When preschoolers think about spring, they probably think about the various parts of spring they can see. This preschool lesson plan for spring encourages preschoolers to focus on their other senses as well, and to think about the things they can hear, smell, taste, and feel in the springtime.
Reading About Spring
To start this preschool lesson plan for spring, make a list of your five senses on the board: hearing, seeing, smelling, tasting, and touching. Then read the book “It’s Spring!" by Linda Glaser, and encourage students to listen to how the author of the book uses each of her senses to know that it’s spring. For example, the author discusses feeling a pussy willow against her cheek, seeing a sunset, and hearing the sounds that birds make. Challenge children to think of other ways that they use their senses in the spring.
Splashing in the Puddles
Set small mats, such as those used for naptime or activities, around the room to make a disjointed path. Then have each child stand on one mat and jump up and down, singing the following song (to the tune of “We’re Following the Leader"):
We’re splashing in the puddles,
The puddles, the puddles,
We’re splashing in the puddles,
One, two, THREE!
When they reach the last line, children should jump forward three mats. You may want to instruct children to remove their shoes before starting this activity. If you’d like, you can tie this activity into the book that you’ve read by discussing how it might feel to splash in real puddles.
Hand out Popsicle sticks and green paint, and encourage children to paint several Popsicle sticks entirely green. If you’d like, you can then provide them with sequins to sprinkle on the sticks before they dry. Then give out pastel cupcake liners in various colors, as well as glue and small craft objects, such as beads, sequins, or small buttons. Encourage children to glue the craft materials of their choice to the inside of the liners. Then let the sticks and liners dry overnight before moving on to the next step.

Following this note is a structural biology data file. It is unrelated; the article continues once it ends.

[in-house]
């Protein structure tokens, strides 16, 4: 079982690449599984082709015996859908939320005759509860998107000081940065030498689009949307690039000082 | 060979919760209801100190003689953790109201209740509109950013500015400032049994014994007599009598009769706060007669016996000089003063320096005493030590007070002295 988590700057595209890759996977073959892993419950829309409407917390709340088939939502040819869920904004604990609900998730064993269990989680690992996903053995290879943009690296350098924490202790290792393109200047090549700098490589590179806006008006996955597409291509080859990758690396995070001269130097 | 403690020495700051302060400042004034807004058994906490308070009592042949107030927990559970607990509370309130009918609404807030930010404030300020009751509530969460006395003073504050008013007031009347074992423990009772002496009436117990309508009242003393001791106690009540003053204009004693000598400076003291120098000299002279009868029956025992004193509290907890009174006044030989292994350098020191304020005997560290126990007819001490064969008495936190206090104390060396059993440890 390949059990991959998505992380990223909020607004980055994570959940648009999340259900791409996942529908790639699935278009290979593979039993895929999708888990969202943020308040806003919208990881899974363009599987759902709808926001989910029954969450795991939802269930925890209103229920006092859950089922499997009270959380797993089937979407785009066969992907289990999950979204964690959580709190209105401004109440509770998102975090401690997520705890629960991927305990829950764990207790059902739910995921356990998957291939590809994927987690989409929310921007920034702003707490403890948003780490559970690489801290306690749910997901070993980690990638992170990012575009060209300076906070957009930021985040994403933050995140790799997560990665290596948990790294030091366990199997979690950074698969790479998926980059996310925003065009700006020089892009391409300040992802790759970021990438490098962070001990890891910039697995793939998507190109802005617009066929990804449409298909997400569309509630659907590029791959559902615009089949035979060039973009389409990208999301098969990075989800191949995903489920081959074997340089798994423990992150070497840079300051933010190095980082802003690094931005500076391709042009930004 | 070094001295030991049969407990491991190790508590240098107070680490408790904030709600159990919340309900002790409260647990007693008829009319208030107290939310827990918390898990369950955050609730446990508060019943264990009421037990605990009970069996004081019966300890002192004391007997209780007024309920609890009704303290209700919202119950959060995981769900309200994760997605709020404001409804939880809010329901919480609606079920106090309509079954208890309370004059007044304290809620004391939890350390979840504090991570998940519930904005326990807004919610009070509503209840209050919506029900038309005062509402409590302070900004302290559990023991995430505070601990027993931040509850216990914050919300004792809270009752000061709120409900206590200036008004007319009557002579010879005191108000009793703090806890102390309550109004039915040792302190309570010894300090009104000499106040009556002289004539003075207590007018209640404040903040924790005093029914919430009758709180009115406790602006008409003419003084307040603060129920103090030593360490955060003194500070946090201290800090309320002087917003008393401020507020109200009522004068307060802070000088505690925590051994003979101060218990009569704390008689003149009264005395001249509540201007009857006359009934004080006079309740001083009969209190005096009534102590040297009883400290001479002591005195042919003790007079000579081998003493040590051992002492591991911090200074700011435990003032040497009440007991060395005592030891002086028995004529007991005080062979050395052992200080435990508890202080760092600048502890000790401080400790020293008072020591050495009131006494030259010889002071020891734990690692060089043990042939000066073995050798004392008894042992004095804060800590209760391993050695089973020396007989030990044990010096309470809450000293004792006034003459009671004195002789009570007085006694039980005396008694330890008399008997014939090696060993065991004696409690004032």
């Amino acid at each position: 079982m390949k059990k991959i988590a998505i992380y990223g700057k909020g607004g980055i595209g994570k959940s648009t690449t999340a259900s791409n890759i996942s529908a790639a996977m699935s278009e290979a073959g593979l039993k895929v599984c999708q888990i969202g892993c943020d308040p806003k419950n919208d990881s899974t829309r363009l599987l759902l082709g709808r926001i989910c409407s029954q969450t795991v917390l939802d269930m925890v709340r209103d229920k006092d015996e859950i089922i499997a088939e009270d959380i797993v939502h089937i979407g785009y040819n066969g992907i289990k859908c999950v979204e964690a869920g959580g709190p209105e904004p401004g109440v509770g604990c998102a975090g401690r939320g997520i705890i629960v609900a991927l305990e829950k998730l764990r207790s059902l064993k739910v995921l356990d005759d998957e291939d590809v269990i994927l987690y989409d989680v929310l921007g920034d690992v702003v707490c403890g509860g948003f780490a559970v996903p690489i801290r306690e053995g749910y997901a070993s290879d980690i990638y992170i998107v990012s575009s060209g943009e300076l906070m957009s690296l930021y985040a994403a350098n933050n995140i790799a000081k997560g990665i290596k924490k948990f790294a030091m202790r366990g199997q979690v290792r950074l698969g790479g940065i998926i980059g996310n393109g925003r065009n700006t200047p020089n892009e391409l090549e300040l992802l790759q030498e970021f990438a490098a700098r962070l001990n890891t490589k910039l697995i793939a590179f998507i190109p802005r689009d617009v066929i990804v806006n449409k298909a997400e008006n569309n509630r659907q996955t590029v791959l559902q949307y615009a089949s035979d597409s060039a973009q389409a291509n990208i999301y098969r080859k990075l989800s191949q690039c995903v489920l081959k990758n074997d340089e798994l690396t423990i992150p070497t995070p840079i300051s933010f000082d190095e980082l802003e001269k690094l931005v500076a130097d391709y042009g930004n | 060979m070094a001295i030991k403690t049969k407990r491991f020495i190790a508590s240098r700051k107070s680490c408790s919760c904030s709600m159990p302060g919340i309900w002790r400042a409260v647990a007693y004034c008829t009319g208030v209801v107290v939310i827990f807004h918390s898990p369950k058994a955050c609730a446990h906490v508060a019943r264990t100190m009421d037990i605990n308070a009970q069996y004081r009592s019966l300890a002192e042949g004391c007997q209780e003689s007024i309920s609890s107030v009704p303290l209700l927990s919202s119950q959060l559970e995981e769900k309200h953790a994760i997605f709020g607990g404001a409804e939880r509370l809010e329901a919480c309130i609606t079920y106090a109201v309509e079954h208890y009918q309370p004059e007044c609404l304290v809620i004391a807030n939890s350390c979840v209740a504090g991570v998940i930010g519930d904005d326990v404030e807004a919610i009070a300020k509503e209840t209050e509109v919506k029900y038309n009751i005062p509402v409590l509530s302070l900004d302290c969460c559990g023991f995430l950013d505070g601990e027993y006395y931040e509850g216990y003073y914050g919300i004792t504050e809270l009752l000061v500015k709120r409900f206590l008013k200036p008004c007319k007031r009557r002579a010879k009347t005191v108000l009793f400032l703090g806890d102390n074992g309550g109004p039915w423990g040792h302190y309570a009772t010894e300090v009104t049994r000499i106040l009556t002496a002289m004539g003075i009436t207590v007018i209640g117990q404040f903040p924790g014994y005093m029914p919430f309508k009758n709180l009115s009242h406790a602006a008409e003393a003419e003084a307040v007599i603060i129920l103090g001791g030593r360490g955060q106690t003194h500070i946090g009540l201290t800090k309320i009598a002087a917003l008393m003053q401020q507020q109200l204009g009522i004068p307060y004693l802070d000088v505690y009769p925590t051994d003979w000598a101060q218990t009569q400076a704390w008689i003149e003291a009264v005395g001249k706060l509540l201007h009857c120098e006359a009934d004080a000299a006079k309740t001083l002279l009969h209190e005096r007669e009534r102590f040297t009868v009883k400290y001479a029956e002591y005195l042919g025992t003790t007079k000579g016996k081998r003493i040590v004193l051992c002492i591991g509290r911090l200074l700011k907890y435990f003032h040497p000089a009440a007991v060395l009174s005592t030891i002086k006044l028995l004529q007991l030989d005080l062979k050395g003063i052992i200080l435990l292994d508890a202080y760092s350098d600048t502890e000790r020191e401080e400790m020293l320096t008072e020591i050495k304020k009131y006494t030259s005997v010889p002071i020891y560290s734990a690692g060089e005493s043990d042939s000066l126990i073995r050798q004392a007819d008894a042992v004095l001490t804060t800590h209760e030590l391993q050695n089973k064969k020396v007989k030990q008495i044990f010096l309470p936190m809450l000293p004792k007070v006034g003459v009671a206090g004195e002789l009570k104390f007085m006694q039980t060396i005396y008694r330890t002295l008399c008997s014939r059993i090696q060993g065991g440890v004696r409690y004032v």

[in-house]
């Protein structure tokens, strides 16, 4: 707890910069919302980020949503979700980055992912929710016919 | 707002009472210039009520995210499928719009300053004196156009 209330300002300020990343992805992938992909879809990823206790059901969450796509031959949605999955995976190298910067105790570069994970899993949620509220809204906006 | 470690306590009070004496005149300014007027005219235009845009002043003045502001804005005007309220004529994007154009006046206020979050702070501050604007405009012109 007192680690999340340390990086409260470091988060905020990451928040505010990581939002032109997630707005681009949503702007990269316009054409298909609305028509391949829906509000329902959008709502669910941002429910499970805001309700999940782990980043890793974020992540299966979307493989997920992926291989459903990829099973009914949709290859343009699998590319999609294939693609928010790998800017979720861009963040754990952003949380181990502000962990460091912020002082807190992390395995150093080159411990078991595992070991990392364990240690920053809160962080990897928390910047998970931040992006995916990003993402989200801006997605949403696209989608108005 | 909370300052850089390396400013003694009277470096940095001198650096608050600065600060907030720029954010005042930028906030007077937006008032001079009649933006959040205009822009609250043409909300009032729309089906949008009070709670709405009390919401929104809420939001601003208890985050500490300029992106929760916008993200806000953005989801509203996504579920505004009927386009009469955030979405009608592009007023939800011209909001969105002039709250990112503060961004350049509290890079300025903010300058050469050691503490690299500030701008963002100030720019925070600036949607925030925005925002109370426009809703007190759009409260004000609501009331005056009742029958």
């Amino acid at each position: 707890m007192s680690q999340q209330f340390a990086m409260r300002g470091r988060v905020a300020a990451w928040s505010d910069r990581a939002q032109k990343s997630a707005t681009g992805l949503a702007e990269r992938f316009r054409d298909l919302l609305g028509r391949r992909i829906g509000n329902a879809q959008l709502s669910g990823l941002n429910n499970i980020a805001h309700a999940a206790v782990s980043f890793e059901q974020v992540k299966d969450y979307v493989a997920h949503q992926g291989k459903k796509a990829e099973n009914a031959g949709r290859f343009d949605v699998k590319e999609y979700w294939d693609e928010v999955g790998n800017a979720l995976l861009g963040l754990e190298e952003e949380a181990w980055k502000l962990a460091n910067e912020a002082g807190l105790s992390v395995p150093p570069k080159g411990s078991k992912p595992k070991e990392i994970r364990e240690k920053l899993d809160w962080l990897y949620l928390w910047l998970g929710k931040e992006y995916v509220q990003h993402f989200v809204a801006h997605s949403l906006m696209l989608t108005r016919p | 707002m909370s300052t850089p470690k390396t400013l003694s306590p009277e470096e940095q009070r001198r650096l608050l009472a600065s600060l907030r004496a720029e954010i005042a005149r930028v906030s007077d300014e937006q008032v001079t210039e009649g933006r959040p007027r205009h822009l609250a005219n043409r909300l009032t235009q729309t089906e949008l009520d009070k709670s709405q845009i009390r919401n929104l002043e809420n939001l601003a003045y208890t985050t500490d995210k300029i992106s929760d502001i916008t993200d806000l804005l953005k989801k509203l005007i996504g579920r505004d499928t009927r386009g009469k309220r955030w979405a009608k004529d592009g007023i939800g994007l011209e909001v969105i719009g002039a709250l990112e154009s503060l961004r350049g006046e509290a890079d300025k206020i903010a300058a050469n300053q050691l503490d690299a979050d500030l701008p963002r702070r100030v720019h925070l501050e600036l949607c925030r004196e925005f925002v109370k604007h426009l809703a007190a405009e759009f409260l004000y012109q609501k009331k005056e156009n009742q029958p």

Give each child a piece of white paper and show them how to glue on a popsicle stick as the stem of a flower, and a liner as its head. Encourage them to create several flowers using this method. When the flowers dry, show them how to draw other spring objects, such as grass, the sun, a blue sky, and trees around the flowers to create a beautiful spring garden. If you’d like, pass around a spray bottle filled with water and a few drops of perfume, and let them use it sparingly to give their creations a special scent. (You can also put the scented water on cotton balls for them to rub on their flowers, if desired.)
See this article for some more spring craft projects for preschoolers.
Make a Spring Shower
Talk to students about what rain sounds like, and discuss the fact that rain sounds different, depending on how hard it is falling. Explain to students that even in one storm, the rain might start off very light and then end up coming down much, much harder…before tapering off again. Show students how they can make different sounds with their own fingers, mouths, hands, and feet to represent the various levels of rain. Play a modified game of “Follow the Leader" by having them follow you through the following steps of a spring rain shower:
- Snapping their fingers (if they can)
- Making clicking sounds with their tongues
- Clapping their hands softly
- Clapping their hands loudly
- Banging on their desks with their hands
- Stamping their feet on the floor
Have them go through the steps from 1 to 6, and then back from 5 down to 1 again. Then congratulate them for making their own rain shower!
You can add other activities to this preschool lesson plan for spring, such as some of these egg crafts.